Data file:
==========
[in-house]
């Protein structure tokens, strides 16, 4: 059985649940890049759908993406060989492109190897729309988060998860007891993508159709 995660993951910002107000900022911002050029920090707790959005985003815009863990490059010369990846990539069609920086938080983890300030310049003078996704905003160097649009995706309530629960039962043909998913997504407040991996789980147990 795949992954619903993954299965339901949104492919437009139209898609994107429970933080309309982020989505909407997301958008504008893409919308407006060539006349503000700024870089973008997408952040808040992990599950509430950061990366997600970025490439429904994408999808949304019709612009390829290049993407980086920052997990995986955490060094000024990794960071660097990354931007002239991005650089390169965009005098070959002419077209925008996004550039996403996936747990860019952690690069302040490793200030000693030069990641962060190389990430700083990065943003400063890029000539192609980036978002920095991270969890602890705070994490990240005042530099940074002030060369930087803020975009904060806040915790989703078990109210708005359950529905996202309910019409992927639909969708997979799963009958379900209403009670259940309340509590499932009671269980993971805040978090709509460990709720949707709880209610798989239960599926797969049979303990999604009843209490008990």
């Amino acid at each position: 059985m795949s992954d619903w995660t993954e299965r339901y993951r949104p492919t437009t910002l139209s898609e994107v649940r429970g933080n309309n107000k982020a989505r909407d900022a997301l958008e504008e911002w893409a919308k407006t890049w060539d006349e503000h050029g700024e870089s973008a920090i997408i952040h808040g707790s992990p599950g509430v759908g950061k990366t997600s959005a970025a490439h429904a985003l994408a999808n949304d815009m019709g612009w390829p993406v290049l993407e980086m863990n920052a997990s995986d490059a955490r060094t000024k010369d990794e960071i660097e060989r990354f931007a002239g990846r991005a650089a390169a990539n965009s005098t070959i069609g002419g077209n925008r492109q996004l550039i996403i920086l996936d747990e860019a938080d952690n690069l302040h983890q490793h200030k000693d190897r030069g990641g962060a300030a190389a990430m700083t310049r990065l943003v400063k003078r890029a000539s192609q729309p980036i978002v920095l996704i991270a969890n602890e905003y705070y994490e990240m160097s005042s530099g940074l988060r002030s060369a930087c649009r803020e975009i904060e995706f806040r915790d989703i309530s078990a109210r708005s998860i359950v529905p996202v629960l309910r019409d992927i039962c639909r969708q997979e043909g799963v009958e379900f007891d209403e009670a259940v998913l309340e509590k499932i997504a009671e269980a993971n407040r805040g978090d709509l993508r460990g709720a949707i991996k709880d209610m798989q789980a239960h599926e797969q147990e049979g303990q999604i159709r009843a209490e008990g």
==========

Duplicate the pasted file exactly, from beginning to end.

[in-house]
């Protein structure tokens, strides 16, 4: 059985649940890049759908993406060989492109190897729309988060998860007891993508159709 995660993951910002107000900022911002050029920090707790959005985003815009863990490059010369990846990539069609920086938080983890300030310049003078996704905003160097649009995706309530629960039962043909998913997504407040991996789980147990 795949992954619903993954299965339901949104492919437009139209898609994107429970933080309309982020989505909407997301958008504008893409919308407006060539006349503000700024870089973008997408952040808040992990599950509430950061990366997600970025490439429904994408999808949304019709612009390829290049993407980086920052997990995986955490060094000024990794960071660097990354931007002239991005650089390169965009005098070959002419077209925008996004550039996403996936747990860019952690690069302040490793200030000693030069990641962060190389990430700083990065943003400063890029000539192609980036978002920095991270969890602890705070994490990240005042530099940074002030060369930087803020975009904060806040915790989703078990109210708005359950529905996202309910019409992927639909969708997979799963009958379900209403009670259940309340509590499932009671269980993971805040978090709509460990709720949707709880209610798989239960599926797969049979303990999604009843209490008990």
């Amino acid at each position: 059985m795949s992954d619903w995660t993954e299965r339901y993951r949104p492919t437009t910002l139209s898609e994107v649940r429970g933080n309309n107000k982020a989505r909407d900022a997301l958008e504008e911002w893409a919308k407006t890049w060539d006349e503000h050029g700024e870089s973008a920090i997408i952040h808040g707790s992990p599950g509430v759908g950061k990366t997600s959005a970025a490439h429904a985003l994408a999808n949304d815009m019709g612009w390829p993406v290049l993407e980086m863990n920052a997990s995986d490059a955490r060094t000024k010369d990794e960071i660097e060989r990354f931007a002239g990846r991005a650089a390169a990539n965009s005098t070959i069609g002419g077209n925008r492109q996004l550039i996403i920086l996936d747990e860019a938080d952690n690069l302040h983890q490793h200030k000693d190897r030069g990641g962060a300030a190389a990430m700083t310049r990065l943003v400063k003078r890029a000539s192609q729309p980036i978002v920095l996704i991270a969890n602890e905003y705070y994490e990240m160097s005042s530099g940074l988060r002030s060369a930087c649009r803020e975009i904060e995706f806040r915790d989703i309530s078990a109210r708005s998860i359950v529905p996202v629960l309910r019409d992927i039962c639909r969708q997979e043909g799963v009958e379900f007891d209403e009670a259940v998913l309340e509590k499932i997504a009671e269980a993971n407040r805040g978090d709509l993508r460990g709720a949707i991996k709880d209610m798989q789980a239960h599926e797969q147990e049979g303990q999604i159709r009843a209490e008990g």